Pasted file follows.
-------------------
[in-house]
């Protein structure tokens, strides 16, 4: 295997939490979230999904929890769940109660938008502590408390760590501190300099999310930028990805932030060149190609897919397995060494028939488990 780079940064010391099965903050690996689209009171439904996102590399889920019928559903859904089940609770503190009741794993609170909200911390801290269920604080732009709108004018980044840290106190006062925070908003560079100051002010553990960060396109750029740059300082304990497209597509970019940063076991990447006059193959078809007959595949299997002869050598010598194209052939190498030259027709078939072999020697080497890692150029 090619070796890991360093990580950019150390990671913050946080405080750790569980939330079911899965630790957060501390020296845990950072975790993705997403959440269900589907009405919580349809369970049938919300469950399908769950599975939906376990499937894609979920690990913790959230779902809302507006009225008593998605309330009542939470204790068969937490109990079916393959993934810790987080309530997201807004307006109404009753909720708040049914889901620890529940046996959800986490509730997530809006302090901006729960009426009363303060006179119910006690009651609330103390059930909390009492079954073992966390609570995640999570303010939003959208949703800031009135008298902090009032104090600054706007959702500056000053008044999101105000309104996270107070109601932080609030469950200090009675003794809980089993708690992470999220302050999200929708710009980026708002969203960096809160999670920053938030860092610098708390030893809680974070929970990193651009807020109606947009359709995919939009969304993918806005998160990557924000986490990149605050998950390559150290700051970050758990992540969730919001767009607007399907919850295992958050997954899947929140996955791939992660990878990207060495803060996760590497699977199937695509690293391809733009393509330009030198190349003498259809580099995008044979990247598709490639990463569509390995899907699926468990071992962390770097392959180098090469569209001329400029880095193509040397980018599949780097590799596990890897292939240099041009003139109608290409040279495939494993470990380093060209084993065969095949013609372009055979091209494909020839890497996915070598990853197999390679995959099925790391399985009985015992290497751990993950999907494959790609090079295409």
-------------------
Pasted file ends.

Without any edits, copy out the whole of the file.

[in-house]
């Protein structure tokens, strides 16, 4: 295997939490979230999904929890769940109660938008502590408390760590501190300099999310930028990805932030060149190609897919397995060494028939488990 780079940064010391099965903050690996689209009171439904996102590399889920019928559903859904089940609770503190009741794993609170909200911390801290269920604080732009709108004018980044840290106190006062925070908003560079100051002010553990960060396109750029740059300082304990497209597509970019940063076991990447006059193959078809007959595949299997002869050598010598194209052939190498030259027709078939072999020697080497890692150029 090619070796890991360093990580950019150390990671913050946080405080750790569980939330079911899965630790957060501390020296845990950072975790993705997403959440269900589907009405919580349809369970049938919300469950399908769950599975939906376990499937894609979920690990913790959230779902809302507006009225008593998605309330009542939470204790068969937490109990079916393959993934810790987080309530997201807004307006109404009753909720708040049914889901620890529940046996959800986490509730997530809006302090901006729960009426009363303060006179119910006690009651609330103390059930909390009492079954073992966390609570995640999570303010939003959208949703800031009135008298902090009032104090600054706007959702500056000053008044999101105000309104996270107070109601932080609030469950200090009675003794809980089993708690992470999220302050999200929708710009980026708002969203960096809160999670920053938030860092610098708390030893809680974070929970990193651009807020109606947009359709995919939009969304993918806005998160990557924000986490990149605050998950390559150290700051970050758990992540969730919001767009607007399907919850295992958050997954899947929140996955791939992660990878990207060495803060996760590497699977199937695509690293391809733009393509330009030198190349003498259809580099995008044979990247598709490639990463569509390995899907699926468990071992962390770097392959180098090469569209001329400029880095193509040397980018599949780097590799596990890897292939240099041009003139109608290409040279495939494993470990380093060209084993065969095949013609372009055979091209494909020839890497996915070598990853197999390679995959099925790391399985009985015992290497751990993950999907494959790609090079295409």